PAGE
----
GRAHAM SUTHERLAND (1903-1982)
MODERN BRITISH (20th Century )
Study, Tin Mine: View down a Stope, June 1942 (United Kingdom, 1942)
Ink, pencil, chalk and gouache on paper
Roberto Tassi, Sutherland the Wartime Drawings, Sotheby Parke Bernet, London, 1980, number 64, illustrated page 79
London, Graham Sutherland, an exhibition on loan at Olympia, 25 February - 2 March 2003
Description / Expertise
Graham Sutherland’s next assignment from the War Artists’ Advisory Committee after the blast furnaces of South Wales began in June 1942 with three weeks spent underground in Cornish tin mines. He was based at Geevor Mine at Pendeen on the north side of the narrow peninsula of Lands End. Although the tin mine was not strictly a war subject it was part of the war effort and British tin was needed urgently to compensate for lost imports. Graham Sutherland was enthralled by what he saw as a world of such beauty that I shall never forget ... He wrote in a letter to Kenneth Clark and his wife: The mines are stupendous and thrilling to a degree which I wouldn’t have believed possible and enthusiastically he set about his work, painting and drawing the maze like mine from every possible perspective.
Study, Tin Mine: View Down a Stope, with its paradoxical viewpoint, both monumental and claustrophobic, suggests something of the sheer scale of the mine. A stope is step-like working in a mine to extract ore. Stopes are the working areas of a mine. Ore is removed from the stopes thru chutes to the level below. The size/shape of a stope is determined by the mining method employed. The tunnels were anything up to a mile long and Graham Sutherland often had to mark his way on the walls in chalk to avoid getting lost. Far from the main shaft, the sense of remoteness was tangible and the distances seemed endless. Faintly, far away, was the sound of work on other levels. Through his dramatic lighting and complex perspective, the eye literally plunges from the light, golden earth of the foreground into the vast depths of the mine.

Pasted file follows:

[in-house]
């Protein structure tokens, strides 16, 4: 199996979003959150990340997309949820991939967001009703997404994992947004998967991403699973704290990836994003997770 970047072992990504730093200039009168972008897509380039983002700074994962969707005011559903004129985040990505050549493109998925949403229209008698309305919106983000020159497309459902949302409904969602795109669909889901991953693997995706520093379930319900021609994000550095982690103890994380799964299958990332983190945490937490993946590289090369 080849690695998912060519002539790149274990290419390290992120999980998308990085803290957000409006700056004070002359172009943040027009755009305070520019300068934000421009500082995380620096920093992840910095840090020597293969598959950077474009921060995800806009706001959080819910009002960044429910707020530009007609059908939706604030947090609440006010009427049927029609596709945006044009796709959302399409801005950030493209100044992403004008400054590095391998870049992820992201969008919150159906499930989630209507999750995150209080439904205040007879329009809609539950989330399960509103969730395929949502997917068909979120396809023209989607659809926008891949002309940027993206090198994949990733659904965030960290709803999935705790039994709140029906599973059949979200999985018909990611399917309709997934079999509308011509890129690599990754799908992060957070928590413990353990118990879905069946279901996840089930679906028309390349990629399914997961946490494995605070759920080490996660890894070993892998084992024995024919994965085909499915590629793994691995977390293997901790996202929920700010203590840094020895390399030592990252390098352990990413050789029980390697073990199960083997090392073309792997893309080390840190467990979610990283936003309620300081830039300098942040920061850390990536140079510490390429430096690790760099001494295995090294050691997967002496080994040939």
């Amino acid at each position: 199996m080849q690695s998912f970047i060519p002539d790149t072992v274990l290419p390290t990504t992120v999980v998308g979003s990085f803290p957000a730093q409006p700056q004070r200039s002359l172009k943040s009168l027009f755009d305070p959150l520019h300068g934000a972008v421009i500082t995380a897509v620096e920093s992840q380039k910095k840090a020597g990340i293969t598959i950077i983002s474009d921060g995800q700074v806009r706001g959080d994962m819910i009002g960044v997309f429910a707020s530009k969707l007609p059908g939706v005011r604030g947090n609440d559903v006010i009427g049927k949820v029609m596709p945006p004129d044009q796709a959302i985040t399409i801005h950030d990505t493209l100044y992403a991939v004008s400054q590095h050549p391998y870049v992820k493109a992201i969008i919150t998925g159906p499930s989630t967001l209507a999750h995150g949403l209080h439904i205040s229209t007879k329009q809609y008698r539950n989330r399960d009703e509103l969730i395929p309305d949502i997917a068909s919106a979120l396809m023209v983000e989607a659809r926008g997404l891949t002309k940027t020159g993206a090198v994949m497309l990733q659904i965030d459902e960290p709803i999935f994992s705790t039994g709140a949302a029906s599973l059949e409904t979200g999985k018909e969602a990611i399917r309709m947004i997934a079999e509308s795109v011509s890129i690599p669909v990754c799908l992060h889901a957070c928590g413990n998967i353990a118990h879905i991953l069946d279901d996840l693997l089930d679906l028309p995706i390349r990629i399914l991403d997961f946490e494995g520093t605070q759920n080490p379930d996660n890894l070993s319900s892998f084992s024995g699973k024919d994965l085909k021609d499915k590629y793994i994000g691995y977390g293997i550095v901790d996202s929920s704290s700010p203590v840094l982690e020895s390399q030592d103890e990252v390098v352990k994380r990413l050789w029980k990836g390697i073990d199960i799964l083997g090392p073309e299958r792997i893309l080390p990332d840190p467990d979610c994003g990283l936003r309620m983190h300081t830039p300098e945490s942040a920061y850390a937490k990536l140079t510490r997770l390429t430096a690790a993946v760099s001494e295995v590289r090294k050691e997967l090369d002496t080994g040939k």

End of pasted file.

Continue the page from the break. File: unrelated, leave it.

Graham Sutherland found extraordinary beauty in the variety of shapes, colours and textures of the mine. The shafts descended in all directions, diagonally and horizontally randomly following the veins of metal. In Study, Tin Mine: View Down a Stope Sutherland has carefully orchestrated a variety of mediums: ink, pencil, chalk and gouache to suggest the organic textures of the mine, a skill which he had no doubt developed during his work as an etcher.
The tin miners, whom Sutherland described as grand, handsome da Vinci types, were themselves hugely inspirational in his art. Just as Wales, with its tightly packed hills, empty valleys cliffs and estuaries had been a place of self discovery for Sutherland before the war, Cornwall proved to be an equally pivotal force in his art. It was during the three weeks in Pendeen that he first turned his attentions to portraiture, making highly detailed drawings of the miners both in close profile with pipes ‘jutting from their mouths’ and at work, sat in tunnels or wielding their drills.